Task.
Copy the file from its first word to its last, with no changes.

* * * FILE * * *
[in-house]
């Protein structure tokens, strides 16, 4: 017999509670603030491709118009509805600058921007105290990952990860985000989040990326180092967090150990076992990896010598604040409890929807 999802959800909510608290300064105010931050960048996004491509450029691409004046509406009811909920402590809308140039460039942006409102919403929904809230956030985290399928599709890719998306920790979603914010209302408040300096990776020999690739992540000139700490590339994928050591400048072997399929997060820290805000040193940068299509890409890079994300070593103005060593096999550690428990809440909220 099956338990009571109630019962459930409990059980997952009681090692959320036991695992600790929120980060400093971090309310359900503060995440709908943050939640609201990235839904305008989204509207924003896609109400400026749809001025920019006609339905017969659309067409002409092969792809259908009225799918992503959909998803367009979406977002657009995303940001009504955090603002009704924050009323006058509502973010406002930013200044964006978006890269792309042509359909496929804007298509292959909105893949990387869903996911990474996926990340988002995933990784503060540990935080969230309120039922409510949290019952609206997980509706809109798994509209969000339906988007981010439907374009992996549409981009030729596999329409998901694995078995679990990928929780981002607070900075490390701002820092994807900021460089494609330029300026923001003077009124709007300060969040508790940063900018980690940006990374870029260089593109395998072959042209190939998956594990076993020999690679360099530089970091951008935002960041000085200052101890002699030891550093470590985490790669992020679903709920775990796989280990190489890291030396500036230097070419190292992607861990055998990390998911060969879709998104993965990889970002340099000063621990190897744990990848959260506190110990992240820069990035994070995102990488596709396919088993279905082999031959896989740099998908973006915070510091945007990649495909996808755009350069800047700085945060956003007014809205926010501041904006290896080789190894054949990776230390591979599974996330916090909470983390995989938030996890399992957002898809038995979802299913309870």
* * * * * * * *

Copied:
[in-house]
């Protein structure tokens, strides 16, 4: 017999509670603030491709118009509805600058921007105290990952990860985000989040990326180092967090150990076992990896010598604040409890929807 999802959800909510608290300064105010931050960048996004491509450029691409004046509406009811909920402590809308140039460039942006409102919403929904809230956030985290399928599709890719998306920790979603914010209302408040300096990776020999690739992540000139700490590339994928050591400048072997399929997060820290805000040193940068299509890409890079994300070593103005060593096999550690428990809440909220 099956338990009571109630019962459930409990059980997952009681090692959320036991695992600790929120980060400093971090309310359900503060995440709908943050939640609201990235839904305008989204509207924003896609109400400026749809001025920019006609339905017969659309067409002409092969792809259908009225799918992503959909998803367009979406977002657009995303940001009504955090603002009704924050009323006058509502973010406002930013200044964006978006890269792309042509359909496929804007298509292959909105893949990387869903996911990474996926990340988002995933990784503060540990935080969230309120039922409510949290019952609206997980509706809109798994509209969000339906988007981010439907374009992996549409981009030729596999329409998901694995078995679990990928929780981002607070900075490390701002820092994807900021460089494609330029300026923001003077009124709007300060969040508790940063900018980690940006990374870029260089593109395998072959042209190939998956594990076993020999690679360099530089970091951008935002960041000085200052101890002699030891550093470590985490790669992020679903709920775990796989280990190489890291030396500036230097070419190292992607861990055998990390998911060969879709998104993965990889970002340099000063621990190897744990990848959260506190110990992240820069990035994070995102990488596709396919088993279905082999031959896989740099998908973006915070510091945007990649495909996808755009350069800047700085945060956003007014809205926010501041904006290896080789190894054949990776230390591979599974996330916090909470983390995989938030996890399992957002898809038995979802299913309870």